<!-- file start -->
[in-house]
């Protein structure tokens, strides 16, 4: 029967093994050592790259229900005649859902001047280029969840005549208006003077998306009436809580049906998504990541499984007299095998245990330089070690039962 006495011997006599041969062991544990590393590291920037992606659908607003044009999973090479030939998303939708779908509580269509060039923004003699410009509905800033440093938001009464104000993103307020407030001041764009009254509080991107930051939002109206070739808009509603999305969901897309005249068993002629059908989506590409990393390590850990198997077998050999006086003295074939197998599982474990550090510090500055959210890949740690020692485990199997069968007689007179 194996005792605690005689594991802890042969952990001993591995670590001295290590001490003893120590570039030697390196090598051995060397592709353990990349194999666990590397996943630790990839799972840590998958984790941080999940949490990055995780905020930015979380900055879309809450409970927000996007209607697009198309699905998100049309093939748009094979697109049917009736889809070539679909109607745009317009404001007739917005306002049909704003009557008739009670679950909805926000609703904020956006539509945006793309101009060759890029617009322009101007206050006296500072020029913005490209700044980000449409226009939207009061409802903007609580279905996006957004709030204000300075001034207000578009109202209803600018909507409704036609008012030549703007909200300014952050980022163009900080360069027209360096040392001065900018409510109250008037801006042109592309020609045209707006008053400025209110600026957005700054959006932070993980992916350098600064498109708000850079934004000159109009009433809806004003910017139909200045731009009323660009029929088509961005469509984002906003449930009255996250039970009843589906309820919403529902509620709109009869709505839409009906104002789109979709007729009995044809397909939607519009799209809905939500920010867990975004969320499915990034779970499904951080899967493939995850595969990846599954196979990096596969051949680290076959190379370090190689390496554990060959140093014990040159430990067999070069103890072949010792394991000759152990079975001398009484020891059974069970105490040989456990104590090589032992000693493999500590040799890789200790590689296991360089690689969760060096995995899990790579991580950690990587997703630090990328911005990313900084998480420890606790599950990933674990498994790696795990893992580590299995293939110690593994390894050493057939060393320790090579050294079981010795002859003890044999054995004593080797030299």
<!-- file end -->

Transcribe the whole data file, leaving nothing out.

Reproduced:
[in-house]
């Protein structure tokens, strides 16, 4: 029967093994050592790259229900005649859902001047280029969840005549208006003077998306009436809580049906998504990541499984007299095998245990330089070690039962 006495011997006599041969062991544990590393590291920037992606659908607003044009999973090479030939998303939708779908509580269509060039923004003699410009509905800033440093938001009464104000993103307020407030001041764009009254509080991107930051939002109206070739808009509603999305969901897309005249068993002629059908989506590409990393390590850990198997077998050999006086003295074939197998599982474990550090510090500055959210890949740690020692485990199997069968007689007179 194996005792605690005689594991802890042969952990001993591995670590001295290590001490003893120590570039030697390196090598051995060397592709353990990349194999666990590397996943630790990839799972840590998958984790941080999940949490990055995780905020930015979380900055879309809450409970927000996007209607697009198309699905998100049309093939748009094979697109049917009736889809070539679909109607745009317009404001007739917005306002049909704003009557008739009670679950909805926000609703904020956006539509945006793309101009060759890029617009322009101007206050006296500072020029913005490209700044980000449409226009939207009061409802903007609580279905996006957004709030204000300075001034207000578009109202209803600018909507409704036609008012030549703007909200300014952050980022163009900080360069027209360096040392001065900018409510109250008037801006042109592309020609045209707006008053400025209110600026957005700054959006932070993980992916350098600064498109708000850079934004000159109009009433809806004003910017139909200045731009009323660009029929088509961005469509984002906003449930009255996250039970009843589906309820919403529902509620709109009869709505839409009906104002789109979709007729009995044809397909939607519009799209809905939500920010867990975004969320499915990034779970499904951080899967493939995850595969990846599954196979990096596969051949680290076959190379370090190689390496554990060959140093014990040159430990067999070069103890072949010792394991000759152990079975001398009484020891059974069970105490040989456990104590090589032992000693493999500590040799890789200790590689296991360089690689969760060096995995899990790579991580950690990587997703630090990328911005990313900084998480420890606790599950990933674990498994790696795990893992580590299995293939110690593994390894050493057939060393320790090579050294079981010795002859003890044999054995004593080797030299």